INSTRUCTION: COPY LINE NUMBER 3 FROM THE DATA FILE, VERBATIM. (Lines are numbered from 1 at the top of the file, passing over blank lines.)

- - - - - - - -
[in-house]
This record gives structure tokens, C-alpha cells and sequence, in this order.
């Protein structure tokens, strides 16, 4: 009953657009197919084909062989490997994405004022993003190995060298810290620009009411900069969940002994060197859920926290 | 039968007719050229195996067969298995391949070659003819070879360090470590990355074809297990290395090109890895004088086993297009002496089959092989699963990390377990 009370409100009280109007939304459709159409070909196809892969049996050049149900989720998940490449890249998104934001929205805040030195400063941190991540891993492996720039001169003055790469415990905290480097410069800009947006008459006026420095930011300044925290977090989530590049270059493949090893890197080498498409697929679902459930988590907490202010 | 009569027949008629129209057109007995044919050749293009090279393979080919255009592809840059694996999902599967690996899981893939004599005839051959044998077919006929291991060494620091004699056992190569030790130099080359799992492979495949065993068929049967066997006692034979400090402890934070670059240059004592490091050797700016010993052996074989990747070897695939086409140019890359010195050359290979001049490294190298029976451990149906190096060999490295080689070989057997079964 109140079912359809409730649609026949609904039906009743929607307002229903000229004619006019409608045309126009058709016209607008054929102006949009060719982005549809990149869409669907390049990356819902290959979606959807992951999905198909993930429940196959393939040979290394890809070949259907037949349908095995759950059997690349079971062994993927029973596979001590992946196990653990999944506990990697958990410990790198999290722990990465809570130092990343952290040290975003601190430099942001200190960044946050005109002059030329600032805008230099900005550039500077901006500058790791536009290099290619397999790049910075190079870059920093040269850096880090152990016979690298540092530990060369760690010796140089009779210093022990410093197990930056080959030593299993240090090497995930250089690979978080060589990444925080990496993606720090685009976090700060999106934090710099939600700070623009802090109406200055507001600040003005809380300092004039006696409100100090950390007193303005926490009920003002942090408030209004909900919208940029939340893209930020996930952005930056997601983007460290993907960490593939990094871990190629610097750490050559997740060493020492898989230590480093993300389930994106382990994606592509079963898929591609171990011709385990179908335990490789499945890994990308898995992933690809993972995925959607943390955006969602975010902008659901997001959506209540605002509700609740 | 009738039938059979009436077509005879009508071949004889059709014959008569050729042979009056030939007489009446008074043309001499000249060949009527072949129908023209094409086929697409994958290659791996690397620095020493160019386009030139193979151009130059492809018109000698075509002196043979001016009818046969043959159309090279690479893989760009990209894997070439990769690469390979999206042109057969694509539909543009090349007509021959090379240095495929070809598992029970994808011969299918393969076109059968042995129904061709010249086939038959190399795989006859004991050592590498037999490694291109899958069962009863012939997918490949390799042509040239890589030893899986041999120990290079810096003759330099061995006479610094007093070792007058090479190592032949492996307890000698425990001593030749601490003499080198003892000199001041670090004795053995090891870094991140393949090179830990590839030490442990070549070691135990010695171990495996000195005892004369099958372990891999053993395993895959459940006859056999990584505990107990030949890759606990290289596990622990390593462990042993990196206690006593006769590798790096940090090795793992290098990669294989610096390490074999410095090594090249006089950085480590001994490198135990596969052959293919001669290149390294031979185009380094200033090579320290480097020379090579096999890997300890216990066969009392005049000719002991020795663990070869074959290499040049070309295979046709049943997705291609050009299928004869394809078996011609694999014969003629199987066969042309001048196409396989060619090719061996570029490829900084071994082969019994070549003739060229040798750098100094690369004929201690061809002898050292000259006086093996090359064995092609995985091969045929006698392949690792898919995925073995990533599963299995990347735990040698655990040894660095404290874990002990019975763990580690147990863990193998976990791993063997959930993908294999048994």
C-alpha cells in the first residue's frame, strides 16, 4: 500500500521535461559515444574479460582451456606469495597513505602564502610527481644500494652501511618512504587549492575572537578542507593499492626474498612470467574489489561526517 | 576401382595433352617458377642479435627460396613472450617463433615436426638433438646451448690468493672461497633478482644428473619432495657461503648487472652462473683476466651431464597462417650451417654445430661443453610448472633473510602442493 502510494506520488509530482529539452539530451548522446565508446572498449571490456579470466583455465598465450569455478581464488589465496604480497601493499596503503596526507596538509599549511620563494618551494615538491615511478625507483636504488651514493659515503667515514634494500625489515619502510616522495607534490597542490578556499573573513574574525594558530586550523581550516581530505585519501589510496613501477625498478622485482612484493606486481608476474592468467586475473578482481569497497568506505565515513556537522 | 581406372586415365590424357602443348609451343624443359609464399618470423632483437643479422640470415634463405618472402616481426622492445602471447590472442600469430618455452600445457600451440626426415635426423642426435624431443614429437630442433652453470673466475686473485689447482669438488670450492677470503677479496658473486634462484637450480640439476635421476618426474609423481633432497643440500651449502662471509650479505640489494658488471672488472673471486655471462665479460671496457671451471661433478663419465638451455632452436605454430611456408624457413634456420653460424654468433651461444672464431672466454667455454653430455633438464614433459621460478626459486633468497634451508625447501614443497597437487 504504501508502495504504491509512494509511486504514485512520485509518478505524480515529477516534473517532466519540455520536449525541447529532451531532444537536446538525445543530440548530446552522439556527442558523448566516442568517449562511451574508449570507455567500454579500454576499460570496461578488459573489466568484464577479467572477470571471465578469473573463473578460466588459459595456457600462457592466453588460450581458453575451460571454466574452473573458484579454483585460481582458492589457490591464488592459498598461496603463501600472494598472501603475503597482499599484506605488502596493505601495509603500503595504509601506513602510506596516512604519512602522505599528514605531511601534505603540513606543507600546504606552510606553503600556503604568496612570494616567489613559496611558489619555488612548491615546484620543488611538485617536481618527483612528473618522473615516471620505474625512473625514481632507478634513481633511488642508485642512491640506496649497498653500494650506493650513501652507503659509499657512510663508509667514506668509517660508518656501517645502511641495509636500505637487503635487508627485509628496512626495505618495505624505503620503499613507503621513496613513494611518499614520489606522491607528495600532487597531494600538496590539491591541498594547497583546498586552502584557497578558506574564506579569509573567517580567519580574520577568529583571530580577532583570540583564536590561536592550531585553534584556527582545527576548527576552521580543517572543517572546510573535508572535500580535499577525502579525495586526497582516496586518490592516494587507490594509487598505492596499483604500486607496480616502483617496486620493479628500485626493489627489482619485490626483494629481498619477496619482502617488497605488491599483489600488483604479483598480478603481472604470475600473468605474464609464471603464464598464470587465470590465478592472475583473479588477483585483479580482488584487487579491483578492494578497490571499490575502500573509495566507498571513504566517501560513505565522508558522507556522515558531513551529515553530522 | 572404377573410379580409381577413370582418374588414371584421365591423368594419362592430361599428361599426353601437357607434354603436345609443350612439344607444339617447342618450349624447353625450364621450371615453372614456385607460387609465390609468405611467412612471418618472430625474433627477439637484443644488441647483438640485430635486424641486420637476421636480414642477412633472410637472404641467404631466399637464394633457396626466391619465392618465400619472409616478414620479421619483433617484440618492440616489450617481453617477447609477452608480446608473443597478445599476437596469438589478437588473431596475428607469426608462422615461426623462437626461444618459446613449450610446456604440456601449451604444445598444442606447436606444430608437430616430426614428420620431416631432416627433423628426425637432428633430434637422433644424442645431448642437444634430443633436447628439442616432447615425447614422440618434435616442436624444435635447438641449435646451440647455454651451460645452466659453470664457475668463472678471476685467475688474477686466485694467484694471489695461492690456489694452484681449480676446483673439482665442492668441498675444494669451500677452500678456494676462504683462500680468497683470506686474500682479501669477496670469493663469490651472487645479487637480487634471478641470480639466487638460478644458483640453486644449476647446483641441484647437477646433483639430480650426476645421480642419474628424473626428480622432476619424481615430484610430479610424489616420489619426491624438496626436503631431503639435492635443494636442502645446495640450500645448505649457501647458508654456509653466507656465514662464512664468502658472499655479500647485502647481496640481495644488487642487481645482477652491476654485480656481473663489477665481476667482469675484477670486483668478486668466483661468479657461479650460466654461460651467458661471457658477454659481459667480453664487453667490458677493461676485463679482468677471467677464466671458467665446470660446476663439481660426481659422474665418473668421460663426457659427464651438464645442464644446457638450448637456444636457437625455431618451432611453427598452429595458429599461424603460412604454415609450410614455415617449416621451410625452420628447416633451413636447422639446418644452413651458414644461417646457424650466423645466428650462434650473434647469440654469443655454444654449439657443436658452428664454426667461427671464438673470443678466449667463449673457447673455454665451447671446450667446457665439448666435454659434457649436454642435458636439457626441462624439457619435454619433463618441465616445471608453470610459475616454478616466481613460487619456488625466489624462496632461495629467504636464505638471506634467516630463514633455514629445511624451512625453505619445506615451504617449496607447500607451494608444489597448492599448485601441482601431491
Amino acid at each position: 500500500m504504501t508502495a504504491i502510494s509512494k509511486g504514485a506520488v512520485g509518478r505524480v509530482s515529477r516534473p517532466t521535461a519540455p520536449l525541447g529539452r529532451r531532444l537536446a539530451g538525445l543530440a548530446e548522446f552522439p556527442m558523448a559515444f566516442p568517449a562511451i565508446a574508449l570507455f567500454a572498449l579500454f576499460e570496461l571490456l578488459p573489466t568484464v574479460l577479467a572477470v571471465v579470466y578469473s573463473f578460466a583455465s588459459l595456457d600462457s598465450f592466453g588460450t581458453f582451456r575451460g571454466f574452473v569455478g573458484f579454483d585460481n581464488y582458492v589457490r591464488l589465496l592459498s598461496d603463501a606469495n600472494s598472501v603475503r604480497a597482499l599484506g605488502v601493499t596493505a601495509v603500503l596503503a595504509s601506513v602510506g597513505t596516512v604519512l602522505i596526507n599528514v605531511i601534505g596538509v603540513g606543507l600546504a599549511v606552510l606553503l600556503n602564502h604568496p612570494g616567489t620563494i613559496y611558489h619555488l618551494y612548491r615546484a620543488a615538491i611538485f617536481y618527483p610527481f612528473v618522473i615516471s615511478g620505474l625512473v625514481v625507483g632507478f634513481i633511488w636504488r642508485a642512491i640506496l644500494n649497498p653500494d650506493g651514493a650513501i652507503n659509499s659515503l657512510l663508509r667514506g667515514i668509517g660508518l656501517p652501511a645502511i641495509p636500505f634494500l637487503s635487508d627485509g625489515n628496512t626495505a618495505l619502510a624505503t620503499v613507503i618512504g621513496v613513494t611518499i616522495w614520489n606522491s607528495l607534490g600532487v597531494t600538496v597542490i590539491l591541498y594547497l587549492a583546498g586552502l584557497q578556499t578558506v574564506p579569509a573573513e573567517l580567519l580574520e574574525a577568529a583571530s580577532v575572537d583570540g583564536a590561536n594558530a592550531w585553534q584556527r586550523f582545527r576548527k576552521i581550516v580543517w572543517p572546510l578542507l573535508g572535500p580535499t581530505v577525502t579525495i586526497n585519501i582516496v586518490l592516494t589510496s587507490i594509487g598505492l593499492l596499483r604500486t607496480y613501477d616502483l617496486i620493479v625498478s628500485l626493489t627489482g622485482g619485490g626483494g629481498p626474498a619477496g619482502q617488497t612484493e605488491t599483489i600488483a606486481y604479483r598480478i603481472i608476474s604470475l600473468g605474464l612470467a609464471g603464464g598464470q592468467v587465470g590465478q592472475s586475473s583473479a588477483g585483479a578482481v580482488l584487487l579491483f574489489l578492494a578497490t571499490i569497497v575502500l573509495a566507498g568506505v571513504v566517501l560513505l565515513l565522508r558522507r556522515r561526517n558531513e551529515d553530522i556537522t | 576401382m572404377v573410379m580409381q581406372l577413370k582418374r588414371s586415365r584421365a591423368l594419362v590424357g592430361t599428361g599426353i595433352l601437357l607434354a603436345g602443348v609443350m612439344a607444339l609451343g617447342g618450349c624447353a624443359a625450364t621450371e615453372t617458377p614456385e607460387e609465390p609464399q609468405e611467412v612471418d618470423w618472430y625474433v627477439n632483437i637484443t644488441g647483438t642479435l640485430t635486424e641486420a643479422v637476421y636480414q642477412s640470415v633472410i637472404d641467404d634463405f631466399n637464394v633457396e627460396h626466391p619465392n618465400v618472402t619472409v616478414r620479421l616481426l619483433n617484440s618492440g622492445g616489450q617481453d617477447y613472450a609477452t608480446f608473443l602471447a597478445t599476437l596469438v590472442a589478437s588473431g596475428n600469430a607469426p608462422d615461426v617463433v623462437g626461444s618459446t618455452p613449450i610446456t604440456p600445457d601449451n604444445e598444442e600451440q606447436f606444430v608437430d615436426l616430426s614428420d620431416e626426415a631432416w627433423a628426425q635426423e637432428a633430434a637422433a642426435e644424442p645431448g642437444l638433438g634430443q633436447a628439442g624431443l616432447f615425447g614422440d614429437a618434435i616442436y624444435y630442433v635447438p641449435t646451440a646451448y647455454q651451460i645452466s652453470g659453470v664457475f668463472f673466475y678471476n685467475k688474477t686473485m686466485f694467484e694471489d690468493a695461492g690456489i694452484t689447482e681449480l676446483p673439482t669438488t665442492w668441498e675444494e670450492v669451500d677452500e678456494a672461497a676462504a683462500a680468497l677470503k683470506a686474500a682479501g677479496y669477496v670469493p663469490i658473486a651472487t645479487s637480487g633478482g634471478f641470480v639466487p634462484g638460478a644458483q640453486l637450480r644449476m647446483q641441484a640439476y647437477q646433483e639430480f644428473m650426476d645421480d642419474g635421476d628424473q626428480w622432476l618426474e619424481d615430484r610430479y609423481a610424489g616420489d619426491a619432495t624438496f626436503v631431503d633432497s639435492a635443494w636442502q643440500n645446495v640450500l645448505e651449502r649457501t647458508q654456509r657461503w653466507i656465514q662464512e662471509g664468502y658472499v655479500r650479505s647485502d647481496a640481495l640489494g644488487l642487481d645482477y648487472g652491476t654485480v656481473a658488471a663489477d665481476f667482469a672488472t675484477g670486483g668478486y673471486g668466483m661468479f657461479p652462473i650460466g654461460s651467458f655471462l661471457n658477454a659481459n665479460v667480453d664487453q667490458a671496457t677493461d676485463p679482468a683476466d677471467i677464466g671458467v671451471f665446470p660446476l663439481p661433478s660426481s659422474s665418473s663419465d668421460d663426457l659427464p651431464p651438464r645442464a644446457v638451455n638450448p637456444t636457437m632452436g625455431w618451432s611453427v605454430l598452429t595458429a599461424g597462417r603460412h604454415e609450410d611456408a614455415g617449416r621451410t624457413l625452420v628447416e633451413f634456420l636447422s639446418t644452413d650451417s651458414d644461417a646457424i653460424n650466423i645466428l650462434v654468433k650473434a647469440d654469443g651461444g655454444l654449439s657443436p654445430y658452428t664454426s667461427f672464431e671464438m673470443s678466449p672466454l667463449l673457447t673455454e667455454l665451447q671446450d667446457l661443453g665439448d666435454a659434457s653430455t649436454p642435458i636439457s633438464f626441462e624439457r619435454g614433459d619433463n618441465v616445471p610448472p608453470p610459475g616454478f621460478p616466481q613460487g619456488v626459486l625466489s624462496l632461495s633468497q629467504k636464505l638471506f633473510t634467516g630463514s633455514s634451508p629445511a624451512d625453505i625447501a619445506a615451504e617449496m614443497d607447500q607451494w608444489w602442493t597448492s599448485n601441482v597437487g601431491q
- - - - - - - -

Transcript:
């Protein structure tokens, strides 16, 4: 009953657009197919084909062989490997994405004022993003190995060298810290620009009411900069969940002994060197859920926290 | 039968007719050229195996067969298995391949070659003819070879360090470590990355074809297990290395090109890895004088086993297009002496089959092989699963990390377990 009370409100009280109007939304459709159409070909196809892969049996050049149900989720998940490449890249998104934001929205805040030195400063941190991540891993492996720039001169003055790469415990905290480097410069800009947006008459006026420095930011300044925290977090989530590049270059493949090893890197080498498409697929679902459930988590907490202010 | 009569027949008629129209057109007995044919050749293009090279393979080919255009592809840059694996999902599967690996899981893939004599005839051959044998077919006929291991060494620091004699056992190569030790130099080359799992492979495949065993068929049967066997006692034979400090402890934070670059240059004592490091050797700016010993052996074989990747070897695939086409140019890359010195050359290979001049490294190298029976451990149906190096060999490295080689070989057997079964 109140079912359809409730649609026949609904039906009743929607307002229903000229004619006019409608045309126009058709016209607008054929102006949009060719982005549809990149869409669907390049990356819902290959979606959807992951999905198909993930429940196959393939040979290394890809070949259907037949349908095995759950059997690349079971062994993927029973596979001590992946196990653990999944506990990697958990410990790198999290722990990465809570130092990343952290040290975003601190430099942001200190960044946050005109002059030329600032805008230099900005550039500077901006500058790791536009290099290619397999790049910075190079870059920093040269850096880090152990016979690298540092530990060369760690010796140089009779210093022990410093197990930056080959030593299993240090090497995930250089690979978080060589990444925080990496993606720090685009976090700060999106934090710099939600700070623009802090109406200055507001600040003005809380300092004039006696409100100090950390007193303005926490009920003002942090408030209004909900919208940029939340893209930020996930952005930056997601983007460290993907960490593939990094871990190629610097750490050559997740060493020492898989230590480093993300389930994106382990994606592509079963898929591609171990011709385990179908335990490789499945890994990308898995992933690809993972995925959607943390955006969602975010902008659901997001959506209540605002509700609740 | 009738039938059979009436077509005879009508071949004889059709014959008569050729042979009056030939007489009446008074043309001499000249060949009527072949129908023209094409086929697409994958290659791996690397620095020493160019386009030139193979151009130059492809018109000698075509002196043979001016009818046969043959159309090279690479893989760009990209894997070439990769690469390979999206042109057969694509539909543009090349007509021959090379240095495929070809598992029970994808011969299918393969076109059968042995129904061709010249086939038959190399795989006859004991050592590498037999490694291109899958069962009863012939997918490949390799042509040239890589030893899986041999120990290079810096003759330099061995006479610094007093070792007058090479190592032949492996307890000698425990001593030749601490003499080198003892000199001041670090004795053995090891870094991140393949090179830990590839030490442990070549070691135990010695171990495996000195005892004369099958372990891999053993395993895959459940006859056999990584505990107990030949890759606990290289596990622990390593462990042993990196206690006593006769590798790096940090090795793992290098990669294989610096390490074999410095090594090249006089950085480590001994490198135990596969052959293919001669290149390294031979185009380094200033090579320290480097020379090579096999890997300890216990066969009392005049000719002991020795663990070869074959290499040049070309295979046709049943997705291609050009299928004869394809078996011609694999014969003629199987066969042309001048196409396989060619090719061996570029490829900084071994082969019994070549003739060229040798750098100094690369004929201690061809002898050292000259006086093996090359064995092609995985091969045929006698392949690792898919995925073995990533599963299995990347735990040698655990040894660095404290874990002990019975763990580690147990863990193998976990791993063997959930993908294999048994």